Nor, FIRE pointed out, could UI punish Rowson for “discrimination” simply for making political statements that some groups found offensive, even highly so. Indeed, speech may be most effective when it is at its most provocative, as the Supreme Court ruled in Terminiello v. Chicago, 337 U.S. 1, 4 (1949), stating that “a function of free speech under our system of government is to invite dispute. It may indeed best serve its high purpose when it induces a condition of unrest, creates dissatisfaction with conditions as they are, or even stirs people to anger.” It is difficult to see how UI judged Rowson’s core political speech to be unprotected discrimination, which UI’s own policy describes as “[p]ractices or regulations that discriminate” against a protected group (emphasis added), such as preventing equal access to UI resources such as its dining halls and libraries.
UI Senior Associate General Counsel Charles L. Graham notified FIRE in a letter of May 13 that “the charges against [Rowson] have been amended with respect to both incidents.” Rowson’s charges have now been modified to eliminate all charges relating to discrimination and harassment on the basis of his protected speech.
Yet, Rowson still has no idea who his accuser is, and even worse, a new version of the disruption charge has been put forth. UI is now officially charging him with disrupting the rally “by physically walking against marchers and disrupting the flow of the event.” Rowson fully denies that he was in anybody’s way; he says he was off to the side just like anyone who attends a parade. Since UI has not revealed the identity of any witness, how can Rowson defend himself against unknown accusers?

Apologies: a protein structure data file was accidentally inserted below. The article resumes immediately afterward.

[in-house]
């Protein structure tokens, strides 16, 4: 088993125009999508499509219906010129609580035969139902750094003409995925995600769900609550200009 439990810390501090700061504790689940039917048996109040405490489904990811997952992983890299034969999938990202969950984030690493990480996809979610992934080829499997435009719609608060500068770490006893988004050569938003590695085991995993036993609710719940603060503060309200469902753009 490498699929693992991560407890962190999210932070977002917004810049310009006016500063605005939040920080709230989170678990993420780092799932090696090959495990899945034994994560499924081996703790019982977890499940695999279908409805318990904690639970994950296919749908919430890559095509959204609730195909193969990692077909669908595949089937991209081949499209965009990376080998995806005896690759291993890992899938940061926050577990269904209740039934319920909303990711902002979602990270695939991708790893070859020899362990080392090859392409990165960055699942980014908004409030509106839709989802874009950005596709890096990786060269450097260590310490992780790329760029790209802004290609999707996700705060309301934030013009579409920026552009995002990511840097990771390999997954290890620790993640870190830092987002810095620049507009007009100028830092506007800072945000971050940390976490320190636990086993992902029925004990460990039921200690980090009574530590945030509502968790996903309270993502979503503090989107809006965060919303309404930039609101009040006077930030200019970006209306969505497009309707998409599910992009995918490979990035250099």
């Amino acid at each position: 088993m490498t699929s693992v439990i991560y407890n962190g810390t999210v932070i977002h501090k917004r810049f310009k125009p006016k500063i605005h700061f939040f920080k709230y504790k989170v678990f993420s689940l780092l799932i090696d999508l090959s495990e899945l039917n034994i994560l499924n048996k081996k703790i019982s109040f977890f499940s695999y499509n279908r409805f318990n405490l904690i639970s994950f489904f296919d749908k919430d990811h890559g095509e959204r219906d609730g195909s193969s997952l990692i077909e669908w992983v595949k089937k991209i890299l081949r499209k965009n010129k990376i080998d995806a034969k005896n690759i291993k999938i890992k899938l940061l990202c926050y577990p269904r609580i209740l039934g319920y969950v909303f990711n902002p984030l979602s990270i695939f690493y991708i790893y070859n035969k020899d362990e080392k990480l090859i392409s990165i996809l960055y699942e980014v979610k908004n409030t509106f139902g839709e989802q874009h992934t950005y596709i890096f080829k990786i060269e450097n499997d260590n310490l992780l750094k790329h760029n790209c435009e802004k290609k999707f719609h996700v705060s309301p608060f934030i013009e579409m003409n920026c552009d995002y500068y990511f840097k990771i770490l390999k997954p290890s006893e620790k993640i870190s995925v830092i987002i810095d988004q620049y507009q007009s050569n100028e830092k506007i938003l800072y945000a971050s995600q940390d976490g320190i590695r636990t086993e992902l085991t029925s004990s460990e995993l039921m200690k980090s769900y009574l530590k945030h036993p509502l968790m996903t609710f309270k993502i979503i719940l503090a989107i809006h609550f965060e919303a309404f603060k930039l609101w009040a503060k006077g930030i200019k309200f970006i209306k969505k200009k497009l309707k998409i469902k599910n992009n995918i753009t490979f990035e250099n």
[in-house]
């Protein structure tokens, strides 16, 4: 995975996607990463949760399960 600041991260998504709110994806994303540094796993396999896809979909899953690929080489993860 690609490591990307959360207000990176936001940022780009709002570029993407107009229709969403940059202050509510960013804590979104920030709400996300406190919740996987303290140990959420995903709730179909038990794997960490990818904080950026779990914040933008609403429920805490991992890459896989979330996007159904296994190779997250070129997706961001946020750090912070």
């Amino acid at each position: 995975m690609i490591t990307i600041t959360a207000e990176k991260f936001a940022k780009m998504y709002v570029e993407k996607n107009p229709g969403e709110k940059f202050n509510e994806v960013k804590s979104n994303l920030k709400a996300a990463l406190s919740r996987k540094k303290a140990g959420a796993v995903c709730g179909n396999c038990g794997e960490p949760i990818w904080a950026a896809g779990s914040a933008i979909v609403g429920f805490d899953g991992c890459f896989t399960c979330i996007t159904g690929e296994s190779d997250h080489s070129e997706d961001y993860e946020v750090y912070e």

Regarding the alleged interference with the musical performance, it is important to remember that this case must be treated like any similar case without regard to the content or viewpoint of the expression. Taking the microphone briefly, once, during a pause in someone else’s event falls somewhere between simply speaking out of turn to interrupt someone, on the one hand, and engaging in a planned set of persistent interruptions of an event, as happened recently at UC Irvine, on the other hand.
The University of Idaho should be commended for recognizing that Rowson’s speech may not be punished because of its political content. UI still has work to do, however, to fully guarantee a fair process to Rowson. The original charges made it pretty clear that UI was throwing the book at him because of his protected speech. And since the accuser is apparently to be allowed to remain anonymous, we logically wonder if his or her (or their? who knows?) interest in getting Rowson in trouble because of his disagreement with them might be stronger than their interest in telling the whole truth. Indeed, he is still facing the charge of “walking into” one of the rally participants—which baffles him because he has no idea what the accuser could mean and doesn’t even know who it is. UI, without quite admitting it, has now recognized the sanctity of Rowson’s free speech; it now should fulfill the basic due process expectation of letting him know the identity of his accuser and making a defense against the charges possible.
Used with permission.